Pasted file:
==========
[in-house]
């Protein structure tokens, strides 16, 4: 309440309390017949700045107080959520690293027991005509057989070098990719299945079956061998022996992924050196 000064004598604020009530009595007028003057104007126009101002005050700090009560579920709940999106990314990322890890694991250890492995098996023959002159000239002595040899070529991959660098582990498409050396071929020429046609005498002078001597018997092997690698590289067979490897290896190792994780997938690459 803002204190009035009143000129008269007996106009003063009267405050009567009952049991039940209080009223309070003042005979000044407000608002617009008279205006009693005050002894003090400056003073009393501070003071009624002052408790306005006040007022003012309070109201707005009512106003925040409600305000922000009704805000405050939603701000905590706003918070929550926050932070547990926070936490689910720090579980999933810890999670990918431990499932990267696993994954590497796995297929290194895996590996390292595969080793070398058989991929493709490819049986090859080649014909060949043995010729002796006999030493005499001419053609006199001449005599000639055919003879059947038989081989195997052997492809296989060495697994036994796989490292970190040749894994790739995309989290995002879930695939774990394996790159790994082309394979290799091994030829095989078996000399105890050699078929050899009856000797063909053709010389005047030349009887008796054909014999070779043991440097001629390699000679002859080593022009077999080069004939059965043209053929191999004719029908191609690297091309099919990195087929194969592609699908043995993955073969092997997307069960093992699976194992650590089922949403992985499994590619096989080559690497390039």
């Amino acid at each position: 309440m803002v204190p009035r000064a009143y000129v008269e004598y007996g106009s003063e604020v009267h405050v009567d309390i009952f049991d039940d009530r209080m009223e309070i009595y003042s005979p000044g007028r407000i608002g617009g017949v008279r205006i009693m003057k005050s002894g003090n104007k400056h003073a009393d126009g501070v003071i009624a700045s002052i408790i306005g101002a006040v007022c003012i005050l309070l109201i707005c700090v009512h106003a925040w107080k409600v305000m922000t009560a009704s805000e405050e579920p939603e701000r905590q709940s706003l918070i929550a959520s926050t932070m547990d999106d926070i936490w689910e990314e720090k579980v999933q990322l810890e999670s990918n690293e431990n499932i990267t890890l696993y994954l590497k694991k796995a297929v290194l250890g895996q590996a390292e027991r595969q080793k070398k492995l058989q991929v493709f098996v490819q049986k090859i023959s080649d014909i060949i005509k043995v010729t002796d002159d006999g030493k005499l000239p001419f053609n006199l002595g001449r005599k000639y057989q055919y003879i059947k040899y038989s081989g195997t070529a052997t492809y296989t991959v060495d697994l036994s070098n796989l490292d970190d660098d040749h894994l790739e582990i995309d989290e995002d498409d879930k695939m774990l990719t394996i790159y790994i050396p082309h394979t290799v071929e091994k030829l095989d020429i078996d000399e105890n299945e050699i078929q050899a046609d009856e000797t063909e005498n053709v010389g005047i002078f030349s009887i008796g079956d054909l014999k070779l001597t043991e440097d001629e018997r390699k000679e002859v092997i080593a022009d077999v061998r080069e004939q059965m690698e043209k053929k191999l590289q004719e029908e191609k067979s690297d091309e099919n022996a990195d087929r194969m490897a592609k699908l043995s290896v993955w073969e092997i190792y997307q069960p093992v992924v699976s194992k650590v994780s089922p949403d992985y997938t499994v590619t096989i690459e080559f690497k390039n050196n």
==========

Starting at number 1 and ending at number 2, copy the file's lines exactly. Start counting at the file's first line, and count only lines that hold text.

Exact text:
[in-house]
């Protein structure tokens, strides 16, 4: 309440309390017949700045107080959520690293027991005509057989070098990719299945079956061998022996992924050196 000064004598604020009530009595007028003057104007126009101002005050700090009560579920709940999106990314990322890890694991250890492995098996023959002159000239002595040899070529991959660098582990498409050396071929020429046609005498002078001597018997092997690698590289067979490897290896190792994780997938690459 803002204190009035009143000129008269007996106009003063009267405050009567009952049991039940209080009223309070003042005979000044407000608002617009008279205006009693005050002894003090400056003073009393501070003071009624002052408790306005006040007022003012309070109201707005009512106003925040409600305000922000009704805000405050939603701000905590706003918070929550926050932070547990926070936490689910720090579980999933810890999670990918431990499932990267696993994954590497796995297929290194895996590996390292595969080793070398058989991929493709490819049986090859080649014909060949043995010729002796006999030493005499001419053609006199001449005599000639055919003879059947038989081989195997052997492809296989060495697994036994796989490292970190040749894994790739995309989290995002879930695939774990394996790159790994082309394979290799091994030829095989078996000399105890050699078929050899009856000797063909053709010389005047030349009887008796054909014999070779043991440097001629390699000679002859080593022009077999080069004939059965043209053929191999004719029908191609690297091309099919990195087929194969592609699908043995993955073969092997997307069960093992699976194992650590089922949403992985499994590619096989080559690497390039």